5. Malik Brown 6 hours ago With so much success the Atlanta Falcons had in 2016, it was inevitable for them to go to the big game. All of their success came from help of the offense, which has been one of the best the NFL has seen the past decade. In the 2016 playoffs, the Falcons took down the Seahawks in the Divisional round, and then handled the Packers in the NFC Championship. Julio Jones went to work on the Packers that game, finishing with 180 yards and two touchdowns. The Falcons then marched into Super Bowl 51 to face the New England Patriots. With the Falcons have the No. 1 scoring offense and the Patriots having the No. 1 scoring defense, it was bound to be a competitive game. For three quarters, it wasn’t competitive. The Falcons had all the momentum. With them being up 28-3, the game should have basically been over. Unfortunately, the Falcons ran out of gas and Tom Brady came alive. The Patriots stormed back, and the score was 28-20 with four minutes left in the fourth quarter. Coming in at No. 1 in our top 11 Julio Jones moments, we have his amazing catch late in the fourth quarter of the Super Bowl. How It All Started With the Falcons getting the ball back, the best bet for them was to run the clock out and kick a field goal. With 2nd and eight ensuing at the Patriots 49 yard-line, the line collapsed in front of Matt Ryan as he tried to find a receiver. As he scrambled out the pocket, he threw a deep pass near the sideline to Jones. With Eric Rowe draped over Jones and in position to intercept the ball, Jones went over his head and caught the ball. As he’s leaning out of bounds, he toe-tapped the sideline to make sure the pass was complete. The catch was probably one of the best catches ever seen in a Super Bowl, but it didn’t help the Falcons win the game. We all know the story too well, with the Patriots overcoming a 25-point deficit and winning the game in overtime. Regardless of the outcome, this had to be one of Jones best plays in his career. https://www.si.com/nfl/falcons/news/atlanta-falcons-news-julio-jones-super-bowl-catch-highlight-patriots-2020-season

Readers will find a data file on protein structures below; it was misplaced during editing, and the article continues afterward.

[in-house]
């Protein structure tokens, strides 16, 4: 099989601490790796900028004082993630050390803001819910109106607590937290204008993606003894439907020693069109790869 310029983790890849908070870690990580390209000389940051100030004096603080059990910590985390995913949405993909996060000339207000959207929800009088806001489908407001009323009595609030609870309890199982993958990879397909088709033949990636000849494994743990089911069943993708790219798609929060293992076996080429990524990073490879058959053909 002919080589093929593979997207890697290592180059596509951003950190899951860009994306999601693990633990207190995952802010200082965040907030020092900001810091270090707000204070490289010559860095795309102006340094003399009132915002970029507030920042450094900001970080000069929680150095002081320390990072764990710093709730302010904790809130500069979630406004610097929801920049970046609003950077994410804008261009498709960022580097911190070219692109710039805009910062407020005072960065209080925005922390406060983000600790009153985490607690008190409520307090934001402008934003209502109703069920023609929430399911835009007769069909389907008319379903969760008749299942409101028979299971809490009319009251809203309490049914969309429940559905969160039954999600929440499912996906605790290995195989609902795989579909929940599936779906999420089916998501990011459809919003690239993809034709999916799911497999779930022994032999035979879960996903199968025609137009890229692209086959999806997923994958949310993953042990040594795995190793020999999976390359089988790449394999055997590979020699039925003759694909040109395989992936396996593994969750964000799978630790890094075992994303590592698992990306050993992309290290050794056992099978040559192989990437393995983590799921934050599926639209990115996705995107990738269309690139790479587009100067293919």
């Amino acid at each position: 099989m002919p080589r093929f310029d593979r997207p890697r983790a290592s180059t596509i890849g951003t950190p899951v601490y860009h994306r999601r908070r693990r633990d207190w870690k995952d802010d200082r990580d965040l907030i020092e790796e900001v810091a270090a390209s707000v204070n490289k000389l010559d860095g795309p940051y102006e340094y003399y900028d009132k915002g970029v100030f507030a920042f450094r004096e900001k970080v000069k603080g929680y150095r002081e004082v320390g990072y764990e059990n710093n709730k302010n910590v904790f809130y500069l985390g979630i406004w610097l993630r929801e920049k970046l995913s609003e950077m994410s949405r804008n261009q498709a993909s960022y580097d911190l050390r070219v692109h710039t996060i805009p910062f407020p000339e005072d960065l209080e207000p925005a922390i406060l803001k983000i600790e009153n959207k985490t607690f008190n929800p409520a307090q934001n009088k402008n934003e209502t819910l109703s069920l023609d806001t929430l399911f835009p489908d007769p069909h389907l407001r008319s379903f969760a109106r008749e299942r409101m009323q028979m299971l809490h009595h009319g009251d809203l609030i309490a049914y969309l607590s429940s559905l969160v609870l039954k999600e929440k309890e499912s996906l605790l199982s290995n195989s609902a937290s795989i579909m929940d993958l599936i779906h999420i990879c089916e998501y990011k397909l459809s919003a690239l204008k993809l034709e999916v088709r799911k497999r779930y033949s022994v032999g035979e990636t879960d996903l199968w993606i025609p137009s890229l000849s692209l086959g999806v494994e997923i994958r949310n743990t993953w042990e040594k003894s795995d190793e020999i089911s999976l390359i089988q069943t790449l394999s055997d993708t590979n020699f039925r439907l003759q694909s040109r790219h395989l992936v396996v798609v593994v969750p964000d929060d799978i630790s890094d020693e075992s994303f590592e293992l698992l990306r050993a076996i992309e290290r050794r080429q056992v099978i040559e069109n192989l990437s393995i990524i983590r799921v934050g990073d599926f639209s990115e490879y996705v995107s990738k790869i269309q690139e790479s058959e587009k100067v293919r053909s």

6. Malik Brown Jul 4, 2020 2016 continued to be a great year for the Falcons offense. They broke records, outscored opponents by large margins, and looked unstoppable on some Sundays. Matt Ryan had an MVP season, also while throwing touchdowns to 13 different receivers in the process. Julio Jones was still Ryan’s favorite target that season, and they both made history one specific week. It all began week 4, when people around the NFL knew that the Falcons offense was no joke, and also realized Jones was probably still at the peak of his career. After only having one catch for 16 yards the week before against the New Orleans Saints, Jones came back the following week and put up 300 yards on the Carolina Panthers. Coming in at no.2 in our top 11 Julio Jones moments, we have his historic game in 2016 against the Panthers. How It All Started Ryan was on a mission to find Julio early. The reason may have been because of who was guarding him. James Bradberry didn’t stand a chance against Jones, as he beat him on comeback routes, streak routes, slant routes, and almost any play you can run. Bradberry then was injured, which means it was up to Daryl Worley to try and stop Jones. The Panthers made sure to have help over the top most of the time, but the way Ryan used his eyes to bring attention away to Jones helped. Not only was it Ryan’s eyes, but Jones exquisite route running helped him get past Worley. Both of those factors played into him being wide open down the field early in the first. Panthers In Trouble Once the Panthers realized Worley wasn’t the answer, they switched Bene Benwikere on Jones. That was the worst mistake possible. Out of all the corners that lined up against Jones that day, Benwikere got worked the most. Whether it was man or zone coverage, Jones continued to feast on the Panthers defense. Late in the fourth quarter with less than four minutes remaining, Ryan found Jones open on a crossing route. He gave Benwikere a slight stiff arm, and outran every other defender trying to catch him as he went in for a 75-yard touchdown that put the Falcons up 41-26. The Falcons won the game, and Jones finished the game with 12 catches for 300 yards and touchdown. A day later, Benwikere was cut from the Panthers. You hate to see it. Jones reminded us this day that he could whatever he wanted, whenever he wanted. https://www.si.com/nfl/falcons/news/atlanta-falcons-julio-jones-panthers-week-4-benewikere-highlights-2020-nfl-news